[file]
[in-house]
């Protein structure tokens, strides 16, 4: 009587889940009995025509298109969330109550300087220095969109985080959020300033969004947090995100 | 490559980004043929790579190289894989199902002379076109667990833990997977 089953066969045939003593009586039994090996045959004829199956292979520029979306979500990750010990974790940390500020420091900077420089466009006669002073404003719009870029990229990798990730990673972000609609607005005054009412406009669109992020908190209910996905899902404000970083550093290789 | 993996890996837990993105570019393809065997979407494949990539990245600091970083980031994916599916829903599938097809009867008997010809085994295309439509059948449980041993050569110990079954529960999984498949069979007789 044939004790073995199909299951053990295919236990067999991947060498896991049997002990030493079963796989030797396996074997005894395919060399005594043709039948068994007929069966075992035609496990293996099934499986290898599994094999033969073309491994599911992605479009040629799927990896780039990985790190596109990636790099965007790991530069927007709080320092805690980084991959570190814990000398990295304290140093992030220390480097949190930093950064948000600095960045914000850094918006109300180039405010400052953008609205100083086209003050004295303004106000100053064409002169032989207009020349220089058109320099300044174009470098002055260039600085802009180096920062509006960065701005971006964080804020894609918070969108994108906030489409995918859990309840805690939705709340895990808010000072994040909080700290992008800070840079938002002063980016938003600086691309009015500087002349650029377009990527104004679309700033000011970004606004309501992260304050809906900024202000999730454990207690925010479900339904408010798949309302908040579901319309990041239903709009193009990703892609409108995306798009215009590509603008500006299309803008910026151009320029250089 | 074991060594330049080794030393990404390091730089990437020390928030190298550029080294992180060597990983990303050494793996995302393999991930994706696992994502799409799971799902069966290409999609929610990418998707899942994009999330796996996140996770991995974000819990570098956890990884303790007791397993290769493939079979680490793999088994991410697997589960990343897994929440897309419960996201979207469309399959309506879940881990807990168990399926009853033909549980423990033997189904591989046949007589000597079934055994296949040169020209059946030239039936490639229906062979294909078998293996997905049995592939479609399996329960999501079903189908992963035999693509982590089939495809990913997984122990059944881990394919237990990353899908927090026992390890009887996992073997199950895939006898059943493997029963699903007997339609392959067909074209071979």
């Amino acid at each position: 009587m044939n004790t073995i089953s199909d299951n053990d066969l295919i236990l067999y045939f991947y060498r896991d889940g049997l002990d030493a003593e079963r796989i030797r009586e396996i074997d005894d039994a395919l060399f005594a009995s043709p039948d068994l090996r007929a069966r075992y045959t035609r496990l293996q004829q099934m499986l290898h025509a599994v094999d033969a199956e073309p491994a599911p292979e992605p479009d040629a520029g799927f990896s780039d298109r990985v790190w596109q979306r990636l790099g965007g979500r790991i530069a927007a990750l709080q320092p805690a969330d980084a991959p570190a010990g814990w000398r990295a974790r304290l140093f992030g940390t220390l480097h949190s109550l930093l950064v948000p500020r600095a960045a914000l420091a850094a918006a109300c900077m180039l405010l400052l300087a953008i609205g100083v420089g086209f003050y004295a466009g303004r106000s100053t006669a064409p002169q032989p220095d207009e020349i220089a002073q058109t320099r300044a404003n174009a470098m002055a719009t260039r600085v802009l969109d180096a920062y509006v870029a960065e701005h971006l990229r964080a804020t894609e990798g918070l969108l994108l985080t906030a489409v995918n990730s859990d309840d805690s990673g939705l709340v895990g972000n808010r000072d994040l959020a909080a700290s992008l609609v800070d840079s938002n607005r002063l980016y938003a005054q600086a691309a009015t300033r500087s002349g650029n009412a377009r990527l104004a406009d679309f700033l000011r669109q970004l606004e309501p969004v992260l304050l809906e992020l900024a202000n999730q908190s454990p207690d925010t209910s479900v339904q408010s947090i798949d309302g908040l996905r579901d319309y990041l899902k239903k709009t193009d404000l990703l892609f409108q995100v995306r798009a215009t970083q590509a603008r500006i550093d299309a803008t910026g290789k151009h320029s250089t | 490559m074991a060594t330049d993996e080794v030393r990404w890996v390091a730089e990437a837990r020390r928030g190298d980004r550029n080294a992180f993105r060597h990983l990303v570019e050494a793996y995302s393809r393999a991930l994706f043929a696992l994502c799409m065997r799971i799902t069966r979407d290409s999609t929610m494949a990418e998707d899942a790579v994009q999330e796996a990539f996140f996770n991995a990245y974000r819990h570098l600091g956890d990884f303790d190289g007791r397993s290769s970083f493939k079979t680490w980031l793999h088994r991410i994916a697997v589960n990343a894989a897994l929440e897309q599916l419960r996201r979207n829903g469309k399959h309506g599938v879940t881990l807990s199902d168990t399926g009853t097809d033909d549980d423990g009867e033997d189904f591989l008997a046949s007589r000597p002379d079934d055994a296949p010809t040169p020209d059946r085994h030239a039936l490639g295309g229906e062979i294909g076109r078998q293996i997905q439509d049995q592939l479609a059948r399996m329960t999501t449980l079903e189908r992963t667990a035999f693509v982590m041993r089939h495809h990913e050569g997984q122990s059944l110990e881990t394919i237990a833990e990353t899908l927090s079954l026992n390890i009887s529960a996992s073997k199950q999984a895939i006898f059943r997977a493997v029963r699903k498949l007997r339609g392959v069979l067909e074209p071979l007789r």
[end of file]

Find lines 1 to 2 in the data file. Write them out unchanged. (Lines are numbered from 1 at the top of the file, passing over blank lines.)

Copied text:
[in-house]
């Protein structure tokens, strides 16, 4: 009587889940009995025509298109969330109550300087220095969109985080959020300033969004947090995100 | 490559980004043929790579190289894989199902002379076109667990833990997977 089953066969045939003593009586039994090996045959004829199956292979520029979306979500990750010990974790940390500020420091900077420089466009006669002073404003719009870029990229990798990730990673972000609609607005005054009412406009669109992020908190209910996905899902404000970083550093290789 | 993996890996837990993105570019393809065997979407494949990539990245600091970083980031994916599916829903599938097809009867008997010809085994295309439509059948449980041993050569110990079954529960999984498949069979007789 044939004790073995199909299951053990295919236990067999991947060498896991049997002990030493079963796989030797396996074997005894395919060399005594043709039948068994007929069966075992035609496990293996099934499986290898599994094999033969073309491994599911992605479009040629799927990896780039990985790190596109990636790099965007790991530069927007709080320092805690980084991959570190814990000398990295304290140093992030220390480097949190930093950064948000600095960045914000850094918006109300180039405010400052953008609205100083086209003050004295303004106000100053064409002169032989207009020349220089058109320099300044174009470098002055260039600085802009180096920062509006960065701005971006964080804020894609918070969108994108906030489409995918859990309840805690939705709340895990808010000072994040909080700290992008800070840079938002002063980016938003600086691309009015500087002349650029377009990527104004679309700033000011970004606004309501992260304050809906900024202000999730454990207690925010479900339904408010798949309302908040579901319309990041239903709009193009990703892609409108995306798009215009590509603008500006299309803008910026151009320029250089 | 074991060594330049080794030393990404390091730089990437020390928030190298550029080294992180060597990983990303050494793996995302393999991930994706696992994502799409799971799902069966290409999609929610990418998707899942994009999330796996996140996770991995974000819990570098956890990884303790007791397993290769493939079979680490793999088994991410697997589960990343897994929440897309419960996201979207469309399959309506879940881990807990168990399926009853033909549980423990033997189904591989046949007589000597079934055994296949040169020209059946030239039936490639229906062979294909078998293996997905049995592939479609399996329960999501079903189908992963035999693509982590089939495809990913997984122990059944881990394919237990990353899908927090026992390890009887996992073997199950895939006898059943493997029963699903007997339609392959067909074209071979």